Multimedia intern, Executive Office of Energy and Environmental Affairs (EEA)
We continue today with our brand new Video of the week series, which each week highlights a video or two about clean energy in the Commonwealth. Today we bring you “Investing in Solar for your Home.”
This video features Massachusetts residents who have installed solar photovoltaic panels on the roofs of their homes. They share their stories about how investing in solar has made an impact on their lives. Not only do these homeowners spend less on their monthly bills (one resident’s bill dropped from $130 per month to $40 per month), they are doing their part to help meet our statewide clean energy goals.
In Massachusetts we spend $18 billion of the $22 billion spent annually on foreign sources of energy from Canada, Latin America and the Middle East. Instead of spending that money elsewhere we’d like to keep those dollars here in Massachusetts by investing in solar projects that put local installers to work while stabilizing long-term energy costs for residents and businesses and cutting greenhouse gas emissions.
The residents in the video explain how they can sell excess energy back to their utilities and how upfront costs in investing in solar technology are not as expensive as many might think. With the help of state support from solar energy certificates, rebates, tax credits, and sales tax exemptions, residents can help defray their initial investment. One resident even said that she wished she had installed solar 10 years ago, if she knew it would pay off so quickly!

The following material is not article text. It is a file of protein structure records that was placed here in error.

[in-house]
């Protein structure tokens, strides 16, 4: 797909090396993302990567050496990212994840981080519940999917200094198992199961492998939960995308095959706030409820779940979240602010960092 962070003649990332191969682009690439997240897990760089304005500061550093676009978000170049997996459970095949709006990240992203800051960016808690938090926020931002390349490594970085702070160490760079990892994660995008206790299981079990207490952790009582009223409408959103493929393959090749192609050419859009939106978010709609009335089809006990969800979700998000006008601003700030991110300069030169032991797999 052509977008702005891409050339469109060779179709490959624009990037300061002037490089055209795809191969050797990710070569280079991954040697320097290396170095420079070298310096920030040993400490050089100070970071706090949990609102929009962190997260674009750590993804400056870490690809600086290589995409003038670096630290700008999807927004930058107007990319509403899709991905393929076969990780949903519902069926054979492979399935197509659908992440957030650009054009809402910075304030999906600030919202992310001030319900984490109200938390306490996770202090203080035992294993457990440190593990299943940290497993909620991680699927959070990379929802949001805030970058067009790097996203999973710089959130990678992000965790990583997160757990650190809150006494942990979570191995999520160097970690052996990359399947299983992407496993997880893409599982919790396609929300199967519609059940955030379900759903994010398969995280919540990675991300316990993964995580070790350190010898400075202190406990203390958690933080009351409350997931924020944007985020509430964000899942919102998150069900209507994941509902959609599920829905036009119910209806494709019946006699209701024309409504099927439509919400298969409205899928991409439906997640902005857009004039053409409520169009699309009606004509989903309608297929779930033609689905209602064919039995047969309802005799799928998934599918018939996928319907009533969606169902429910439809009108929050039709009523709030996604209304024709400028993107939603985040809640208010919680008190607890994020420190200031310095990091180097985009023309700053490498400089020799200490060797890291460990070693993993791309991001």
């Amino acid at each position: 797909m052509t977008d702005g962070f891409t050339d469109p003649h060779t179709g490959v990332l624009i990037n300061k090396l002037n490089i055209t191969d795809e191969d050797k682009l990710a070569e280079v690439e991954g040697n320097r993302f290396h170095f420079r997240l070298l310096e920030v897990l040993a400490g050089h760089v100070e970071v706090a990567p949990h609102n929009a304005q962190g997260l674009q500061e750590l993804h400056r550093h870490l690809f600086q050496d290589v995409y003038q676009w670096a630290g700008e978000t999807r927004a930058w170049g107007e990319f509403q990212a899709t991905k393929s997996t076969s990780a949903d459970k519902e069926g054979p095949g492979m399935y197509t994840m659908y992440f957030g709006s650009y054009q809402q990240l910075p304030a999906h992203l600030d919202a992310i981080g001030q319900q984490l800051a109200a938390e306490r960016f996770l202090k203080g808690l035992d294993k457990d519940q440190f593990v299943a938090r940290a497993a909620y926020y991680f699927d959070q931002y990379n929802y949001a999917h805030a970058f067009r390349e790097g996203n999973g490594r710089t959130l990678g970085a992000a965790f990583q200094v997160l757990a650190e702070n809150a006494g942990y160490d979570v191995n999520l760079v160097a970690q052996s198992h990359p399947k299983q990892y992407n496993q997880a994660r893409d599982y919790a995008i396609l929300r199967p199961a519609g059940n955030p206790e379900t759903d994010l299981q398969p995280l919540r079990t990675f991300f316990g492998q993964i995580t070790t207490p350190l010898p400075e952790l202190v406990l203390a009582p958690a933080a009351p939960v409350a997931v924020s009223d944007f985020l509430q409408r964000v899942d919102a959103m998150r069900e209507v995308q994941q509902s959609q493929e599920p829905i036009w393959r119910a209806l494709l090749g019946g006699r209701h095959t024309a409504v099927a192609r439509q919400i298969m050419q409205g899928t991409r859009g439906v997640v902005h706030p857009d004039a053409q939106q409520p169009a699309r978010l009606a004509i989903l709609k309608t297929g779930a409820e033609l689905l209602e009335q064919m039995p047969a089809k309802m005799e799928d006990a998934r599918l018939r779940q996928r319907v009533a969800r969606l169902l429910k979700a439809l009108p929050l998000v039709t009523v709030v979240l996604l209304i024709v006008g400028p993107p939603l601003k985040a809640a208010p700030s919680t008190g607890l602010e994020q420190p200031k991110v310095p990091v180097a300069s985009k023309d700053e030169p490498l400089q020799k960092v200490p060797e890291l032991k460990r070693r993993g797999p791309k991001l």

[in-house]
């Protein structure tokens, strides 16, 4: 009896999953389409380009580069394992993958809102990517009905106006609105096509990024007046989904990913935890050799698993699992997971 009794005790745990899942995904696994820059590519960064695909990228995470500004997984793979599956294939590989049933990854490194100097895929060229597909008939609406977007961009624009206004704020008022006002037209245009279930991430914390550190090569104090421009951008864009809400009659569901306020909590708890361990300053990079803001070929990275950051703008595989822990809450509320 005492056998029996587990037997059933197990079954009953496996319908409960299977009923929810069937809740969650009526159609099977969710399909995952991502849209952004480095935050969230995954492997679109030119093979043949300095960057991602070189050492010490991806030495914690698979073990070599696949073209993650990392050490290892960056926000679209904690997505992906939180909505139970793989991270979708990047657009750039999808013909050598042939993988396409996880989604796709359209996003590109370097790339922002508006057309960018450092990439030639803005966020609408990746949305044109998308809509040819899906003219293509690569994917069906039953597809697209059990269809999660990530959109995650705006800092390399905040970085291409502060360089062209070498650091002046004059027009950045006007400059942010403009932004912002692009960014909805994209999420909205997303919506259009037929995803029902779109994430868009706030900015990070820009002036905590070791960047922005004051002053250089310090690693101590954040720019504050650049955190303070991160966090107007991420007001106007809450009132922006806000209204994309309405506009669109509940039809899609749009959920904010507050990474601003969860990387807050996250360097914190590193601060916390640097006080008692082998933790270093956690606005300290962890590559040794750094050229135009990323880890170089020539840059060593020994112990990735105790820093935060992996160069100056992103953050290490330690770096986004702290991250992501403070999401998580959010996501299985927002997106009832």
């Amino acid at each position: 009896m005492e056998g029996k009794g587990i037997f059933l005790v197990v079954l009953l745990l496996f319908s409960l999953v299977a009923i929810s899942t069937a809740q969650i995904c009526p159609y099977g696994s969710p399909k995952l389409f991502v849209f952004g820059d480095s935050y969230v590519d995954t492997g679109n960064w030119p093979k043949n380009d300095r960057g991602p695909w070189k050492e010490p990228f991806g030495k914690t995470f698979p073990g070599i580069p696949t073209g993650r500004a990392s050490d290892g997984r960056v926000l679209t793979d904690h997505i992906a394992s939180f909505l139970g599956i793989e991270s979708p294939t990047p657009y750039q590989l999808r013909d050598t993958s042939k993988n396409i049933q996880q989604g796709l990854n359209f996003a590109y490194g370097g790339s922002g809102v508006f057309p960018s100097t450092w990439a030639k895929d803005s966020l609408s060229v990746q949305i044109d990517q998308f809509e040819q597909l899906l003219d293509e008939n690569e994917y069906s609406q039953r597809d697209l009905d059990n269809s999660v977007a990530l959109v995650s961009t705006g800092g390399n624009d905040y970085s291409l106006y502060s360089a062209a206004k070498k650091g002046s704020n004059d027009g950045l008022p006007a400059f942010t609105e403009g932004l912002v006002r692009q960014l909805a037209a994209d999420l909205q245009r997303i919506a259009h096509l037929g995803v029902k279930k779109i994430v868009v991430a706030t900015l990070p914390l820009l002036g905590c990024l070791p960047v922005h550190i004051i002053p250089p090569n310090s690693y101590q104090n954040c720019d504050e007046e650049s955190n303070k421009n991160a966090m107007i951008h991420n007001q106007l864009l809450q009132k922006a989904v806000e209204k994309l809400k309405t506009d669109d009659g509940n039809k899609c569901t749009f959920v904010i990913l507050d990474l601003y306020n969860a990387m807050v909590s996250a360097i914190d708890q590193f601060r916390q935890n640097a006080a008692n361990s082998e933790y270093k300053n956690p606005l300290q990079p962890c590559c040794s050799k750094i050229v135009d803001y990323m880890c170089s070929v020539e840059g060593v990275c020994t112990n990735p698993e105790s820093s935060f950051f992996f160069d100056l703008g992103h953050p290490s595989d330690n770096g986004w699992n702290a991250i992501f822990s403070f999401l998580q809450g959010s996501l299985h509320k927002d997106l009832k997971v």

Learn more about home solar energy projects by watching the video.
If you find a video you’d like to see in this blog, share it in the comments section below!
“Mass. Military Division” and “Energy Efficiency” Go Together posted on Jul 25
Energy measures implemented at a Mass. Military Divison site include improved lighting, high efficiency motors, HVAC controls and energy management system upgrades. Under the Accelerate Efficiency Plan, the Commonwealth is investing over $12 million at 29 state facilities throughout the Berkshires.
Solar a “No-Go” on Your Roof? Share Through Community Solar posted on Jul 16
Harvard residents who wanted solar on their homes and were unable to get it due to shading, sloping, or structural barriers, found a solution by sharing the Harvard Solar Garden, an approximately 250 kW project, provides 41 residents and six small businesses with sustainable, clean energy. .
Summer’s Here: Shed Layers and Shed Loads posted on Jul 11
Electricity usage throughout New England reaches its peak during summer heat waves, causing our electricity bills to spike. During periods of high demand, electric utilities typically call on more expensive “peaking” plants to provide extra power. These costs are passed onto larger, non-residential consumers through demand charges on their monthly electricity bill. Municipal buildings can save a significant sum of money if they shut off portions of their electricity during these peak periods.